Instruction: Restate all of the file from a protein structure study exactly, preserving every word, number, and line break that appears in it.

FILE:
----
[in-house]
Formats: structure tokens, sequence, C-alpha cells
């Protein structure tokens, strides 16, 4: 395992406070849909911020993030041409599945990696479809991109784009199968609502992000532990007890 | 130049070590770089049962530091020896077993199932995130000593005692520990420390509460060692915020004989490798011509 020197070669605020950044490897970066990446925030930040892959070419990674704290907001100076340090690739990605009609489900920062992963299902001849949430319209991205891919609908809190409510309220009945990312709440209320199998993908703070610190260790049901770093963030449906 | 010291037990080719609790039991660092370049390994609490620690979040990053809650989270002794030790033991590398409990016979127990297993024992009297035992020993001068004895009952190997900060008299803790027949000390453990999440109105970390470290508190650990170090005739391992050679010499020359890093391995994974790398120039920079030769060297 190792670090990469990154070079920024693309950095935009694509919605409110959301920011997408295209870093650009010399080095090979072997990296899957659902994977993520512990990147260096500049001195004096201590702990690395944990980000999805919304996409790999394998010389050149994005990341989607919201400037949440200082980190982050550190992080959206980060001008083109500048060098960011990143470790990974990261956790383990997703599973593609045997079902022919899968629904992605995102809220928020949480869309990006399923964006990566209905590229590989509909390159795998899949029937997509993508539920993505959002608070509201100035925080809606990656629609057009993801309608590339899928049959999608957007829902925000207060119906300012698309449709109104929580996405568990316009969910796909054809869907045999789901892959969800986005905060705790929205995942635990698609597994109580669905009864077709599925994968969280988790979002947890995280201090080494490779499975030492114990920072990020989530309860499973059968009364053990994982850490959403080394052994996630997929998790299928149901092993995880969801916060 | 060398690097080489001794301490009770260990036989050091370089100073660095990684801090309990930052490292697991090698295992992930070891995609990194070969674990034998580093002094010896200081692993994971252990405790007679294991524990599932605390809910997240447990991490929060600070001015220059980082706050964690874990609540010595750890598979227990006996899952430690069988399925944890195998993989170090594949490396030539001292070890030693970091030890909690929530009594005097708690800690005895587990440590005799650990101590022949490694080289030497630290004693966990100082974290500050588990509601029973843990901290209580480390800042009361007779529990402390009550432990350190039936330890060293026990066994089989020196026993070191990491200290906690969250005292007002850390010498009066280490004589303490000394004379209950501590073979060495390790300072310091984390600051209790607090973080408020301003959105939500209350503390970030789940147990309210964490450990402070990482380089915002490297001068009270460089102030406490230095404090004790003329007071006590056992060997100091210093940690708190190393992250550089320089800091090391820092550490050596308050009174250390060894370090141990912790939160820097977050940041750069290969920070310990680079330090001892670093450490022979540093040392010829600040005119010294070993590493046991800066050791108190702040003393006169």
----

[in-house]
Formats: structure tokens, sequence, C-alpha cells
């Protein structure tokens, strides 16, 4: 395992406070849909911020993030041409599945990696479809991109784009199968609502992000532990007890 | 130049070590770089049962530091020896077993199932995130000593005692520990420390509460060692915020004989490798011509 020197070669605020950044490897970066990446925030930040892959070419990674704290907001100076340090690739990605009609489900920062992963299902001849949430319209991205891919609908809190409510309220009945990312709440209320199998993908703070610190260790049901770093963030449906 | 010291037990080719609790039991660092370049390994609490620690979040990053809650989270002794030790033991590398409990016979127990297993024992009297035992020993001068004895009952190997900060008299803790027949000390453990999440109105970390470290508190650990170090005739391992050679010499020359890093391995994974790398120039920079030769060297 190792670090990469990154070079920024693309950095935009694509919605409110959301920011997408295209870093650009010399080095090979072997990296899957659902994977993520512990990147260096500049001195004096201590702990690395944990980000999805919304996409790999394998010389050149994005990341989607919201400037949440200082980190982050550190992080959206980060001008083109500048060098960011990143470790990974990261956790383990997703599973593609045997079902022919899968629904992605995102809220928020949480869309990006399923964006990566209905590229590989509909390159795998899949029937997509993508539920993505959002608070509201100035925080809606990656629609057009993801309608590339899928049959999608957007829902925000207060119906300012698309449709109104929580996405568990316009969910796909054809869907045999789901892959969800986005905060705790929205995942635990698609597994109580669905009864077709599925994968969280988790979002947890995280201090080494490779499975030492114990920072990020989530309860499973059968009364053990994982850490959403080394052994996630997929998790299928149901092993995880969801916060 | 060398690097080489001794301490009770260990036989050091370089100073660095990684801090309990930052490292697991090698295992992930070891995609990194070969674990034998580093002094010896200081692993994971252990405790007679294991524990599932605390809910997240447990991490929060600070001015220059980082706050964690874990609540010595750890598979227990006996899952430690069988399925944890195998993989170090594949490396030539001292070890030693970091030890909690929530009594005097708690800690005895587990440590005799650990101590022949490694080289030497630290004693966990100082974290500050588990509601029973843990901290209580480390800042009361007779529990402390009550432990350190039936330890060293026990066994089989020196026993070191990491200290906690969250005292007002850390010498009066280490004589303490000394004379209950501590073979060495390790300072310091984390600051209790607090973080408020301003959105939500209350503390970030789940147990309210964490450990402070990482380089915002490297001068009270460089102030406490230095404090004790003329007071006590056992060997100091210093940690708190190393992250550089320089800091090391820092550490050596308050009174250390060894370090141990912790939160820097977050940041750069290969920070310990680079330090001892670093450490022979540093040392010829600040005119010294070993590493046991800066050791108190702040003393006169």